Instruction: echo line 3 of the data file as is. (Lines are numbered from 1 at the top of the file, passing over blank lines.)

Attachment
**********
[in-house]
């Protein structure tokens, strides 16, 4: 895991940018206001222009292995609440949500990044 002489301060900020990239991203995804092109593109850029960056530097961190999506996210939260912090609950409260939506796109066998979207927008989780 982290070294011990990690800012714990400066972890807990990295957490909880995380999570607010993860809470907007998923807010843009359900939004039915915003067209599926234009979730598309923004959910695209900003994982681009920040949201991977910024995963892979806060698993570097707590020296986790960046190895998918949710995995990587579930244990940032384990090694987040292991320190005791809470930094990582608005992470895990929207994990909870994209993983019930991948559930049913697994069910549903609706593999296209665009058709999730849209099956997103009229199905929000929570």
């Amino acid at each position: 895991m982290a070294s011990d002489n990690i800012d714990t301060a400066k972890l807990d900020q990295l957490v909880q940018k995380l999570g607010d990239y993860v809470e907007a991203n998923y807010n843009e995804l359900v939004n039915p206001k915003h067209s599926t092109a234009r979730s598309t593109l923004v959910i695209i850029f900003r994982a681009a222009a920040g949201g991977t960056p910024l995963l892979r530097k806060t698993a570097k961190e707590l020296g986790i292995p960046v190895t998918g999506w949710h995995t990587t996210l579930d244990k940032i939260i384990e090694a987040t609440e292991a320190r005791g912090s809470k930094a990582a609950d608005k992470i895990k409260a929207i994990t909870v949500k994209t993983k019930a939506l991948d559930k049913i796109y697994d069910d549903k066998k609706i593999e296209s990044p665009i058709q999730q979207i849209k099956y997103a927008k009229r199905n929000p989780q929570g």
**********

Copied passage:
């Amino acid at each position: 895991m982290a070294s011990d002489n990690i800012d714990t301060a400066k972890l807990d900020q990295l957490v909880q940018k995380l999570g607010d990239y993860v809470e907007a991203n998923y807010n843009e995804l359900v939004n039915p206001k915003h067209s599926t092109a234009r979730s598309t593109l923004v959910i695209i850029f900003r994982a681009a222009a920040g949201g991977t960056p910024l995963l892979r530097k806060t698993a570097k961190e707590l020296g986790i292995p960046v190895t998918g999506w949710h995995t990587t996210l579930d244990k940032i939260i384990e090694a987040t609440e292991a320190r005791g912090s809470k930094a990582a609950d608005k992470i895990k409260a929207i994990t909870v949500k994209t993983k019930a939506l991948d559930k049913i796109y697994d069910d549903k066998k609706i593999e296209s990044p665009i058709q999730q979207i849209k099956y997103a927008k009229r199905n929000p989780q929570g």